TOKYO — The city of Tokyo announced a record 366 new daily coronavirus cases on Thursday, exceeding 300 for the first time as Japan begins a four-day weekend with many people joining a tourism promotion campaign that the government is pushing despite concerns of a new wave of infections nationwide.
The number of daily cases in Tokyo had fallen to just several in late May after the government ended a national state of emergency but have climbed steadily since late June, with the number tripling in the first three weeks of July. Tokyo now has 10,420 confirmed cases, including 327 deaths.
"Please be mindful of your actions and do your utmost not to get infected, and not to infect others," Tokyo Gov. Yuriko Koike said Thursday.
Koike on Wednesday asked residents to stay home as much as possible during the long weekend, even though Prime Minister Shinzo Abe's government has gone ahead with a "Go To" tourism promotion campaign that excludes Tokyo for now to help the badly hit tourism industry.
Though he said he was "increasingly alarmed" by the spike in cases, Economy Minister Yasutoshi Nishimura defended the tourism campaign. He said travel itself did not increase the risk of infections as long as basic safety measures were taken such as wearing masks and washing hands.
"Please do not go out if you cannot take these measures," he said.
Until recently, officials have said most cases were limited to younger people linked to nightlife entertainment districts, but experts at a Tokyo task force meeting on Wednesday said infections have spread to older people and to regular homes, workplaces and restaurants.
Tokyo hospitals are also on the brink of running out of space. The city, which earlier allocated 1,000 beds for coronavirus patients, has asked hospitals to secure up to 2,800 beds, but preparations are taking time and beds are filling up quickly. Koike said the city is also in the process of securing hotel rooms for less sick patients.
Three prefectures neighboring Tokyo — Kanagawa, Saitama and Chiba — also recorded record daily cases on Wednesday for a combined total of 170. Osaka also had a daily record of 121.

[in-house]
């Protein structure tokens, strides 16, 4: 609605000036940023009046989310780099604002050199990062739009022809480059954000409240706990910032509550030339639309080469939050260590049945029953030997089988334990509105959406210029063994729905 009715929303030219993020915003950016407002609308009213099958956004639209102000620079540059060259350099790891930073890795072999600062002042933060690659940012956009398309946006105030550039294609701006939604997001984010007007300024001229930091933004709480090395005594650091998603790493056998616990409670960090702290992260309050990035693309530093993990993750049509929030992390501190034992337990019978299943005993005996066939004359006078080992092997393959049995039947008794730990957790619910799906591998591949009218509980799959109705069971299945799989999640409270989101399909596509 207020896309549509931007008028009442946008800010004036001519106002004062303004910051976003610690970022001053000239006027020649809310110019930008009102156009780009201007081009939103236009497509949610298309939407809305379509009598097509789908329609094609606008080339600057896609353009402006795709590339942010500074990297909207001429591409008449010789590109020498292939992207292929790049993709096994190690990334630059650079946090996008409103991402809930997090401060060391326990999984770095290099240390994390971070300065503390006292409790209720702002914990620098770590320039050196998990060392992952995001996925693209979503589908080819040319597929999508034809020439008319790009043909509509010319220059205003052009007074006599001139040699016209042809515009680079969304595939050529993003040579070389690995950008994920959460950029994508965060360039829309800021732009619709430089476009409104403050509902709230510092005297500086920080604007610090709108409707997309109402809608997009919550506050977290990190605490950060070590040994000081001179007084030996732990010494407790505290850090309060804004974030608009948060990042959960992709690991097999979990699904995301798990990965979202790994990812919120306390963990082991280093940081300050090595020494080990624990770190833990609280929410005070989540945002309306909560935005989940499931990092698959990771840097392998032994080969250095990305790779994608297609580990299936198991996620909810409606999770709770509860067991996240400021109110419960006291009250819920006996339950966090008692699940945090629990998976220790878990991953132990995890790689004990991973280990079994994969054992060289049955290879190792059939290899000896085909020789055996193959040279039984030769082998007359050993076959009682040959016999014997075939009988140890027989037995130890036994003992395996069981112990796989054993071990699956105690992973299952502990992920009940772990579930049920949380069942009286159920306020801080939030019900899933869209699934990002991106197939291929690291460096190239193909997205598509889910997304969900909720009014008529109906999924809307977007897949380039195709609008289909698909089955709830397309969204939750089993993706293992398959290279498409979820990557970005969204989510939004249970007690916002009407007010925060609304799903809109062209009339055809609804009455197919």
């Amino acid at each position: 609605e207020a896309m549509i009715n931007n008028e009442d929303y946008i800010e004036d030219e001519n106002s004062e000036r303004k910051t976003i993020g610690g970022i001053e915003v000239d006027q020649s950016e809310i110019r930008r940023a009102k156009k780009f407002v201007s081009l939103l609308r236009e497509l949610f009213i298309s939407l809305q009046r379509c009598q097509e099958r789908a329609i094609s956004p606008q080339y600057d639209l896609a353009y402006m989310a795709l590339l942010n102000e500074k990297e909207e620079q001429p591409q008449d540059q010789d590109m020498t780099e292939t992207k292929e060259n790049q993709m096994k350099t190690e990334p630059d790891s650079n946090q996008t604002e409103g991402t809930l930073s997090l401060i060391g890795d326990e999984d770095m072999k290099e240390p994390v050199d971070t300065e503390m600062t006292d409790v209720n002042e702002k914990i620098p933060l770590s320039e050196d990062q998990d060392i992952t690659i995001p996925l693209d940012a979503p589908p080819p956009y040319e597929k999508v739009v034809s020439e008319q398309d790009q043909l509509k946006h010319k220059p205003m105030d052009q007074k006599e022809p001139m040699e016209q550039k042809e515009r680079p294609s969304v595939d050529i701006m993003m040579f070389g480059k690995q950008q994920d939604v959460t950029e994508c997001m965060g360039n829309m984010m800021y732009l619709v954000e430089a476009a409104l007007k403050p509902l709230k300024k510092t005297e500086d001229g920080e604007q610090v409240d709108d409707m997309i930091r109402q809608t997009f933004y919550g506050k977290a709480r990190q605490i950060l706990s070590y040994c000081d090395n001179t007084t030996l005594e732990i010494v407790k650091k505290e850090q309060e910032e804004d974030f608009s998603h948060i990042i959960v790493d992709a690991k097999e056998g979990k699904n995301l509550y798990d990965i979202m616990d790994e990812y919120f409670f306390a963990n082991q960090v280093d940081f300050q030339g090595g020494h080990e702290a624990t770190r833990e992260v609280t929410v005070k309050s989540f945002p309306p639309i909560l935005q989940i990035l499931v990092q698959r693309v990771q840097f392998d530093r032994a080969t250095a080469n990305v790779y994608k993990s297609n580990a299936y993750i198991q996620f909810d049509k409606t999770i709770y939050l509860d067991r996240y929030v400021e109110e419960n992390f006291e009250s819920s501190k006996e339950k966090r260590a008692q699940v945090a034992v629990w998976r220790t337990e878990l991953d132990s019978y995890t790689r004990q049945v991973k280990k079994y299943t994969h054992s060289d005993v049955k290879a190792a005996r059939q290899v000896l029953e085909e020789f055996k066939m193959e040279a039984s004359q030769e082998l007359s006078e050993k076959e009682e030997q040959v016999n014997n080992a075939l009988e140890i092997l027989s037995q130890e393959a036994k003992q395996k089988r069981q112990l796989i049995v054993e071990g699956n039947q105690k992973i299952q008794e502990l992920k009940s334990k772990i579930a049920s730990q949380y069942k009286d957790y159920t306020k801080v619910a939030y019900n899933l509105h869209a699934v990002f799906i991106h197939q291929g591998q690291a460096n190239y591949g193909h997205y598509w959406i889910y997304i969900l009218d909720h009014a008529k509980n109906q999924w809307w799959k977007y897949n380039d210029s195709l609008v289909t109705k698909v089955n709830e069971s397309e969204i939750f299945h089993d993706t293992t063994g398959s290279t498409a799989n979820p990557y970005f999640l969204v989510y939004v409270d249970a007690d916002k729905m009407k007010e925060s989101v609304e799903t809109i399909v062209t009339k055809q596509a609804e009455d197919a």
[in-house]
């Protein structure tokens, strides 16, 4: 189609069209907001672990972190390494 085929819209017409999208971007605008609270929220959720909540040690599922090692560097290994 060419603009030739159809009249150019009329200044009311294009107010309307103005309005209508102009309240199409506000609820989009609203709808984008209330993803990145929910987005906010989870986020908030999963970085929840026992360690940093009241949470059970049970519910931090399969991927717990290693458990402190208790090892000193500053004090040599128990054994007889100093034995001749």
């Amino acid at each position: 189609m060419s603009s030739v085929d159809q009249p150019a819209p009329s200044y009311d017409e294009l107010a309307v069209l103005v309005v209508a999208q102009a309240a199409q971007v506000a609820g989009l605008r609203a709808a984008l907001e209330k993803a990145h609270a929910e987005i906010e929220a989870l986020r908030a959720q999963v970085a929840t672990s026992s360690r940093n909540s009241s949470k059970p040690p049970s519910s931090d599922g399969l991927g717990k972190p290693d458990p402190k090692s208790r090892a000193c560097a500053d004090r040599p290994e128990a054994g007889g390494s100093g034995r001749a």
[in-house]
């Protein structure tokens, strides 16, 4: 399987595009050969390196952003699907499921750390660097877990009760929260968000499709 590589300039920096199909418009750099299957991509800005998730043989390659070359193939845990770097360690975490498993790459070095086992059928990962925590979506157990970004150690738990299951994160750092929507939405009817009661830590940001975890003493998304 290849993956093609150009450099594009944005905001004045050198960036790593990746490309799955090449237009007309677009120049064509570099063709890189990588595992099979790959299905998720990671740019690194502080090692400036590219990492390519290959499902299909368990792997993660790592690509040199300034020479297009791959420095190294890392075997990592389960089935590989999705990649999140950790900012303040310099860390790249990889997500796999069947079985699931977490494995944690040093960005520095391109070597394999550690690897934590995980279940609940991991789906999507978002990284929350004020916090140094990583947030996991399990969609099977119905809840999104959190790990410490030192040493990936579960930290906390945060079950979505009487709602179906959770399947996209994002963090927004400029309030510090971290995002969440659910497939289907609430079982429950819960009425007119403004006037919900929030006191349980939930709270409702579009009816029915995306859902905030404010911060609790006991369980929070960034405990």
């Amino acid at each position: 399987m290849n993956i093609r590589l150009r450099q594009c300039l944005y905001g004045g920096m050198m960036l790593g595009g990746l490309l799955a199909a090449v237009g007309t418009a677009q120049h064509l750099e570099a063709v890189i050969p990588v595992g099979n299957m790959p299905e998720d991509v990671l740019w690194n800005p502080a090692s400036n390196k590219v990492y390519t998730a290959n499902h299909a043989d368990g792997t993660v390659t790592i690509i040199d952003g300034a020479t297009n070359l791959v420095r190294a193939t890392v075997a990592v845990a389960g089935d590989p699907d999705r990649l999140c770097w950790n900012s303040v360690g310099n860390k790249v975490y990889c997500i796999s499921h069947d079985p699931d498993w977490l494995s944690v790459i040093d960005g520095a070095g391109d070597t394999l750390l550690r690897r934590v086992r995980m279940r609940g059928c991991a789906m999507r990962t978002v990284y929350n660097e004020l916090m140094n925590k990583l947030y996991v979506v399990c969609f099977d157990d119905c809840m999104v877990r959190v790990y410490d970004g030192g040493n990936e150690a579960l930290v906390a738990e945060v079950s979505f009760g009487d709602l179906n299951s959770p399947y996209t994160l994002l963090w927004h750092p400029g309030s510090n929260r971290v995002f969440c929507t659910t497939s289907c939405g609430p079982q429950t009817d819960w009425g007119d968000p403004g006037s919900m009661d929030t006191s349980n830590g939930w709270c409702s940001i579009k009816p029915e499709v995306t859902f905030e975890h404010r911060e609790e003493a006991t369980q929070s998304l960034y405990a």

Nationwide, Japan had 775 new confirmed cases Wednesday, the largest daily increase since 720 on April 11 during an earlier peak, for a national total of 27,029 cases.
In other developments in the Asia-Pacific region:
— India added 1,129 deaths to its coronavirus toll after including a southern state's unreported fatalities. India has the seventh-most confirmed deaths in the world with 29,861. Health experts have warned that India likely has more deaths than reported because some states used varying criteria to categorize deaths. Thursday's increase includes 444 previously unreported fatalities in Tamil Nadu, as well as 685 deaths nationwide reported in the last 24 hours. The Health Ministry also reported a record 45,720 new cases, taking total confirmed infections to 1,238,635. Many states are reimposing or considering lockdowns. Late Wednesday, Kashmir announced a complete five-day lockdown in areas where infections are spiking. A two-day complete lockdown also started Thursday in the eastern state of West Bengal.
— Wearing masks became compulsory in Australia's second-largest city, Melbourne, as hot spot Victoria state posted 403 new cases and five deaths. Much of the spread is blamed on sick workers who do not take time off from their jobs while they wait for coronavirus test results. The wait for those results has usually been two days. The state government announced Thursday that workers who do not have sick leave will be eligible for a one-time support payment of 300 Australian dollars ($213) while they await test results.
— Hong Kong's daily coronavirus cases hit a record high of 118 on Thursday in a renewed wave of infections that has hit the city since the beginning of the month. Of the new infections, 111 were locally transmitted, of which authorities unable to trace the source of 51. Hong Kong now has a total of 2,250 confirmed infections, including 14 deaths. To combat the spread in the community, the Hong Kong government has made masks compulsory on public transport and in public indoor areas. Health officials have urged people to stay home as much as possible, especially the elderly and those with underlying conditions. Social distancing measures have also been tightened, with gatherings of more than four people banned. Gyms and amusement parks are shuttered, and restaurants can only operate at limited capacity.
— Malaysia will make wearing masks mandatory in crowded public areas and on public transportation from August to prevent flareups in coronavirus infections. Defense Minister Ismail Sabri Yaakob said Thursday that those who fail to comply will face fines of 1,000 ringgit ($235). He said virus cases appear to be creeping higher, with many people and businesses lax in observing social distancing and health safety measures. Daily infections have risen to double digits since Malaysia reopened its economy last month after weeks of lockdown. Most restrictions have been removed, but nightclubs and karaoke clubs remain shut and mass gatherings are still banned. Malaysia has reported 8,840 cases, including 123 deaths.